Guitar Interactive Magazine toggle menu


Washburn Lakeside

Issue #25

Washburn is a company with a very long history in the guitar business. Its Lakeside Jumbo acoustic was originally introduced in 1912 and is considered by some to be the first Dreadnought, bridging the gap between the small parlour guitars from the turn of the 20th century and more modern jumbo acoustic guitars. Washburn has recently reissued the Lakeside series in a range of models covering traditional acoustic designs and even baritone models for more modern sounds, all featuring solid wood tops and a vintage style. The company sent us their traditional LSJ743SK jumbo and LSB768SEK Baritone models to check out.

The first thing that strikes you upon pulling the LSJ743SK out of its well made case is the sheer size of its body. This is a jumbo guitar in every sense of the word, with a very wide and deep dreadnought-shaped body that aims to project an equally wide and deep sonic range. The guitar is constructed with rosewood back and sides, matched with a solid Sitka spruce top and quarter sawn scalloped bracing for added strength and support. The rosewood grain is attractive with a gloss finish adding a real quality feel and look to the instrument that matches well with the retro styling.

Washburn has chosen a mahogany neck and rosewood fretboard with vintage dot and diamond inlays and a traditional shaped headstock featuring, Wilkinson tuners with butterbean buttons. The design is completed by a rosewood bridge, bone nut and saddles plus an ABS Rosette adding up to high quality components, very welcome to find at this price point.

Overall the LSJ743SK is a very attractive guitar. Although some will prefer more modern visual appointments, like a more streamlined headstock and a smaller depth to the body, retro-styling is hugely fashionable at the moment and this is a sensitive update from it design roots which we feel is going to appeal to a lot of players. The only niggle would be the lack of a pickup and pre-amp in the package, a strange omission given that other guitars in the range feature the Fishman Sonitone and the LSJ743SK would have benefitted considerably from this addition. As it is, potential buyers will need to factor this into their decision and possibly add the price of a pickup to their budget.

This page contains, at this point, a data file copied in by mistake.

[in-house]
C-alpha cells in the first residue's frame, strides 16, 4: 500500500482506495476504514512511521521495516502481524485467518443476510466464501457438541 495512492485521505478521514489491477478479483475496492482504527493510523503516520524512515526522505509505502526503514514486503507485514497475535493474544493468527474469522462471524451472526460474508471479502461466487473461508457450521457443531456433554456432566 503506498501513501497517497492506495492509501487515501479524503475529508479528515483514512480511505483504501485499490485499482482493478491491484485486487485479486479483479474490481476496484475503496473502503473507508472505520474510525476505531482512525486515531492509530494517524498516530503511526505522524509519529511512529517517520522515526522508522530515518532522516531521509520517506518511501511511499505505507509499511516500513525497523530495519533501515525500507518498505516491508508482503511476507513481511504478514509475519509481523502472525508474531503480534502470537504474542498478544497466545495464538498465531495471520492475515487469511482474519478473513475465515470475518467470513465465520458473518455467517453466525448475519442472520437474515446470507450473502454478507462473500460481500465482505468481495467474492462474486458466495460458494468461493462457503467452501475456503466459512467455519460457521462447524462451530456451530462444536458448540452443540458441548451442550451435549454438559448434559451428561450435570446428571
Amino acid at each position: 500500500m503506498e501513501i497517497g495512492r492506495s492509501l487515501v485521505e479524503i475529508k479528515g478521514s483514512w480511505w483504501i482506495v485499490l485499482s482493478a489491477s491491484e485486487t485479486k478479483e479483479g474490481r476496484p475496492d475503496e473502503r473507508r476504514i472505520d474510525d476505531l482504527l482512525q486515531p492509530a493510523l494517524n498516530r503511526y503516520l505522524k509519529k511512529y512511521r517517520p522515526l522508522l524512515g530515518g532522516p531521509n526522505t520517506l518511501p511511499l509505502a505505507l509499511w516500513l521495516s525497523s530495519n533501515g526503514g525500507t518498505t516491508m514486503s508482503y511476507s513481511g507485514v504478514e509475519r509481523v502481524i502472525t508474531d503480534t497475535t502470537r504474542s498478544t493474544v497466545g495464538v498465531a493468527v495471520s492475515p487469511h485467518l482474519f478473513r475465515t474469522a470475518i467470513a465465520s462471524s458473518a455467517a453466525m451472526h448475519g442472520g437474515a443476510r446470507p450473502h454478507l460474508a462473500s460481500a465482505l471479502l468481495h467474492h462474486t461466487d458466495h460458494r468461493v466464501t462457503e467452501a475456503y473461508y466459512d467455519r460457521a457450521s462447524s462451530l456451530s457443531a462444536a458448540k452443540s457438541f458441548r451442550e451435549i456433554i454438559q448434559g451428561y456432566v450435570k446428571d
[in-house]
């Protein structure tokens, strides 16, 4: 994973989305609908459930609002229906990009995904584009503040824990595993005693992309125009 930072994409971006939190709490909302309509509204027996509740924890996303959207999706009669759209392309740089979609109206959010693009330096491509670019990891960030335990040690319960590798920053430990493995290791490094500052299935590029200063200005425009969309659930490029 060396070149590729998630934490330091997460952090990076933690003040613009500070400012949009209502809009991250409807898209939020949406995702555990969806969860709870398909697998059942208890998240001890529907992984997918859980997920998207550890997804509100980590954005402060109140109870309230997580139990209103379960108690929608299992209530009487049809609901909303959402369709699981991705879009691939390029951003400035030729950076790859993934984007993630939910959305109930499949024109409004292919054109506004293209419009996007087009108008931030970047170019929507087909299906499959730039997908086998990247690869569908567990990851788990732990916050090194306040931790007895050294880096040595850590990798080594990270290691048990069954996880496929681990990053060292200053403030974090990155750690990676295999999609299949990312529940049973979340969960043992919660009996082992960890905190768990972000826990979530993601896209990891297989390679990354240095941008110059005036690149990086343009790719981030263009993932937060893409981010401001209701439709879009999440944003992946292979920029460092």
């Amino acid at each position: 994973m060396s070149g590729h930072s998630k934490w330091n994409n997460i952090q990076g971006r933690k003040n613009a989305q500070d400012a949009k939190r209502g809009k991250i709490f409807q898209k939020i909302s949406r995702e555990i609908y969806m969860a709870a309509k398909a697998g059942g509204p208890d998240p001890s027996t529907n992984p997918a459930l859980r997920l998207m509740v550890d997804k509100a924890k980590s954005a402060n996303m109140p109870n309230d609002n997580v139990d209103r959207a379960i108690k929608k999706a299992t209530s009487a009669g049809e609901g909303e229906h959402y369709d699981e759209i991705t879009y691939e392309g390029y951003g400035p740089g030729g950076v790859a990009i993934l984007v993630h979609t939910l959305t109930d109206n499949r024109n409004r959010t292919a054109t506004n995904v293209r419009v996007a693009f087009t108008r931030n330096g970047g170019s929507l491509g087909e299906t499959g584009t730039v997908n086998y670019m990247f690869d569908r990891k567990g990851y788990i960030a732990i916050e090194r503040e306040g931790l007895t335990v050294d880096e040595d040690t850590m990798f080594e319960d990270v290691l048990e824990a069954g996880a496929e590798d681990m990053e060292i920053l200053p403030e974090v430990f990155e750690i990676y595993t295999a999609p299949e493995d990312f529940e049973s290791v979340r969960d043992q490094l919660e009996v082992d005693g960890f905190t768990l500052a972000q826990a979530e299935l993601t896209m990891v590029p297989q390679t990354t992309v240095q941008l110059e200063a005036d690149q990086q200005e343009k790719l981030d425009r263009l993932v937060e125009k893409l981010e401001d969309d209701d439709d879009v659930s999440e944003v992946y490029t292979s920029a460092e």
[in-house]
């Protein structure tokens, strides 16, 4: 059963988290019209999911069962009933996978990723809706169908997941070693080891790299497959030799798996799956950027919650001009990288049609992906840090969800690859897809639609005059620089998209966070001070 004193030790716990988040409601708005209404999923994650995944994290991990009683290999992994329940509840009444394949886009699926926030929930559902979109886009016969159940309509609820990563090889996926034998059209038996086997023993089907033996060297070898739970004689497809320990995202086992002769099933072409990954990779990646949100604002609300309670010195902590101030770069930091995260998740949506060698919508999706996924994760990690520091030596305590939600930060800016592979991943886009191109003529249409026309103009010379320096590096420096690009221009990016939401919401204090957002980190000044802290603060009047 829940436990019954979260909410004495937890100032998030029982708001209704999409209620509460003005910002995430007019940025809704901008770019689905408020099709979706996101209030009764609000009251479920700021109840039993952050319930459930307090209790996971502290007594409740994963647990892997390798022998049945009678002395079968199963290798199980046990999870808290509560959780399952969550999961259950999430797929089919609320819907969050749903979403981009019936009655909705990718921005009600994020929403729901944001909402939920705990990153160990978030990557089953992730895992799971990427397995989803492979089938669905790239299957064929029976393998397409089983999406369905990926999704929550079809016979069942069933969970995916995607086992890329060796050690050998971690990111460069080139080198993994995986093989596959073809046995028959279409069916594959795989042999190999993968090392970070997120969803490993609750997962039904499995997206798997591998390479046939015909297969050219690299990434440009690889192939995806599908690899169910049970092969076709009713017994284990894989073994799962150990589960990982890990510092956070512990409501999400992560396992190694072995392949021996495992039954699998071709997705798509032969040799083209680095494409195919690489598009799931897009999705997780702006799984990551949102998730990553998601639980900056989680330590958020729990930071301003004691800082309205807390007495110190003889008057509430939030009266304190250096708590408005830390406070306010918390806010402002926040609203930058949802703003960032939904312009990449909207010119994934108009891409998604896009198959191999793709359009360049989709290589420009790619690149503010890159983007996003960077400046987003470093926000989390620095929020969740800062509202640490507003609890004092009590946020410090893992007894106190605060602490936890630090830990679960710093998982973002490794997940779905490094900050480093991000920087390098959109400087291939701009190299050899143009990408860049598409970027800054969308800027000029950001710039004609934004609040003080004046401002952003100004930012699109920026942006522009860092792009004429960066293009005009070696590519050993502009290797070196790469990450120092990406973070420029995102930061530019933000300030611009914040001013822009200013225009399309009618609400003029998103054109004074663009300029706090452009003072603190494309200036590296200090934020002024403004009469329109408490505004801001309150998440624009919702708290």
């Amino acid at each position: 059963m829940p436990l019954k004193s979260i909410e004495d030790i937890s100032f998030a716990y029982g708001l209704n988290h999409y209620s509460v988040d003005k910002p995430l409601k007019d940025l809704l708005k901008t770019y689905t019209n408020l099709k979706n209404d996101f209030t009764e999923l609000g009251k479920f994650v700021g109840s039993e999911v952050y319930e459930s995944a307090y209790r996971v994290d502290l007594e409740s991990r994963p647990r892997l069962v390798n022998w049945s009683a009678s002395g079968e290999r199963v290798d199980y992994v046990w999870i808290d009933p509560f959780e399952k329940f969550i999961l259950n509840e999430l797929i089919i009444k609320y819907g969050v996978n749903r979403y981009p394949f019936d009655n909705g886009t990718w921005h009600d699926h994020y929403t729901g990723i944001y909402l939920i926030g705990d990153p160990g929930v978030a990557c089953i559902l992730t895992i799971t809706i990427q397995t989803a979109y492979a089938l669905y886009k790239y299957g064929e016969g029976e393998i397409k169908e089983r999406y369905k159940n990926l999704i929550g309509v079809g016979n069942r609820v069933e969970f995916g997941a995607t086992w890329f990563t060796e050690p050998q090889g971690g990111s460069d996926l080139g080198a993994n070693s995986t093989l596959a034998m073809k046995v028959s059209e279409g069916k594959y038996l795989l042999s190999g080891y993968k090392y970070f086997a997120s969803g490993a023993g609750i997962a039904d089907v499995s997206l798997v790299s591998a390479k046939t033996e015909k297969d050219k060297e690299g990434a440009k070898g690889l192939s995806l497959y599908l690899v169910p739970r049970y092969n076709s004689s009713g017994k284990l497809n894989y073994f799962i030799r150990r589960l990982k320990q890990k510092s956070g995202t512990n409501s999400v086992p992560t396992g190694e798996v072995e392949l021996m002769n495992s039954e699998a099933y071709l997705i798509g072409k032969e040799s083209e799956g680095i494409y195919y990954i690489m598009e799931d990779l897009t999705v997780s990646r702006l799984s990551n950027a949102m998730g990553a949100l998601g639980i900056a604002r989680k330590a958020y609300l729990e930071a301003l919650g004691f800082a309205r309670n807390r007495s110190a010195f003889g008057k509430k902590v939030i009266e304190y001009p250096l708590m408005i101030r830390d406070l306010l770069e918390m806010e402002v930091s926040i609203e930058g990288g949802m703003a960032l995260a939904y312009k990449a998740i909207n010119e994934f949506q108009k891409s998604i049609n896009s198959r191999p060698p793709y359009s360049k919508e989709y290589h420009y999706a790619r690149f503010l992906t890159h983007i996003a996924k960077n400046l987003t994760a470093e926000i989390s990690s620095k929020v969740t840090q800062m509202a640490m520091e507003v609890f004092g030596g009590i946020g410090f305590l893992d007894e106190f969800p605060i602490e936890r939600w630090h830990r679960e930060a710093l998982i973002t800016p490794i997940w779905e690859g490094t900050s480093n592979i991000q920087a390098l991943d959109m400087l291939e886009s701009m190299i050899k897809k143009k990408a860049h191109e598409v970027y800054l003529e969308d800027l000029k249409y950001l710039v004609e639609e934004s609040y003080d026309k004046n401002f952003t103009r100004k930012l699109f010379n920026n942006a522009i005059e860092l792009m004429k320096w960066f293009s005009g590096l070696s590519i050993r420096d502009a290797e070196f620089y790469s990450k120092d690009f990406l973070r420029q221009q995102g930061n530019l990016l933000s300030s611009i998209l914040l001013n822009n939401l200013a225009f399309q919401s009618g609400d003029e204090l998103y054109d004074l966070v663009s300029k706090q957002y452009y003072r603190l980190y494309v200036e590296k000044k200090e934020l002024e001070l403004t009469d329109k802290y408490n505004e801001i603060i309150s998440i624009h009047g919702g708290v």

On the other hand, the addition of a very good hard case adds considerable extra value to this guitar in a world where low to mid priced guitars are all too often sold to you in a cardboard box and no more, so you get a case, but need to add a pickup. Mind you, there is another angle to this. At least you get to choose which pickup you would fit!

This is a very well made and finished guitar with a quality feel that matches the well chosen components. All of the workmanship is top notch with no obvious issues and a sense that care has been taken throughout the built process. Internally, the bracing of the LSJ743SK is very clean, representing a level of build that could be considered higher than the price point might suggest and giving more confidence that this is a high quality instrument. Washburn realises that even the more budget minded acoustic purchaser is discerning enough to require a solid wood top these days and the choice of solid Sitka spruce means that the guitar not only sounds good but will improve over time and offer lasting value and tone for the buyer. The fretwork on our sample was also of a very high quality with no flaws, good intonation and tuning stability throughout the range of the neck.

Playability feels very good on this Lakeside jumbo too, and, in general, the LSJ743SK is a very comfortable guitar in the hands. Some may find the body depth a little too much, especially those with a smaller frame or shorter arms, but the overall experience is an accommodating and pleasant one with a good factory set-up, 25.5” scale length and friendly neck shape for both chordal and single note work.

Tonally, the Sitka spruce top offers a rich tone with plenty of dynamics but isn’t quite a loud as you might expect given the large body size and depth. It’s certainly not quiet but just doesn’t project as much as initial impressions might suggest. Pick dynamics are well represented and there is a good balance between low and high frequencies, making the LSJ743SK sound great with miked-up tones.

This is a very solid and well made guitar from a company with a great deal of history and experience. It certainly doesn’t break any new ground, but it doesn't set out to, being designed to appeal to players hankering after a very traditional look - and there are plenty of those these days.    The inclusion of a hard case goes a long way to making a good value package that looks, plays and sounds top notch but I still would have liked to have seen an onboard pre-amp.


Issue #75

Peter Green / Ivar Bjørnson

Out Now

Read the Mag